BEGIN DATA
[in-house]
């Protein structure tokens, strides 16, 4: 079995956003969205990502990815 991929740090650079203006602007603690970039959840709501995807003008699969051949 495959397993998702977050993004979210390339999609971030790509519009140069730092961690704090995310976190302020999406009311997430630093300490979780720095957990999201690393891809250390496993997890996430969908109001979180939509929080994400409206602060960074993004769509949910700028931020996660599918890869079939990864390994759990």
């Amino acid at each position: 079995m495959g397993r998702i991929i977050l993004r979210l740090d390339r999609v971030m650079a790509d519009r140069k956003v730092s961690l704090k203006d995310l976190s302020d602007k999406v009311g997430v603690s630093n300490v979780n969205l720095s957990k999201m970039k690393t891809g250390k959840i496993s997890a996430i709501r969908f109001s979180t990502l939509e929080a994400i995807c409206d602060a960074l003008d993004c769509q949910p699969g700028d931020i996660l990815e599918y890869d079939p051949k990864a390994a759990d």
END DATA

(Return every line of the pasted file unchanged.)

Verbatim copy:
[in-house]
């Protein structure tokens, strides 16, 4: 079995956003969205990502990815 991929740090650079203006602007603690970039959840709501995807003008699969051949 495959397993998702977050993004979210390339999609971030790509519009140069730092961690704090995310976190302020999406009311997430630093300490979780720095957990999201690393891809250390496993997890996430969908109001979180939509929080994400409206602060960074993004769509949910700028931020996660599918890869079939990864390994759990």
């Amino acid at each position: 079995m495959g397993r998702i991929i977050l993004r979210l740090d390339r999609v971030m650079a790509d519009r140069k956003v730092s961690l704090k203006d995310l976190s302020d602007k999406v009311g997430v603690s630093n300490v979780n969205l720095s957990k999201m970039k690393t891809g250390k959840i496993s997890a996430i709501r969908f109001s979180t990502l939509e929080a994400i995807c409206d602060a960074l003008d993004c769509q949910p699969g700028d931020i996660l990815e599918y890869d079939p051949k990864a390994a759990d």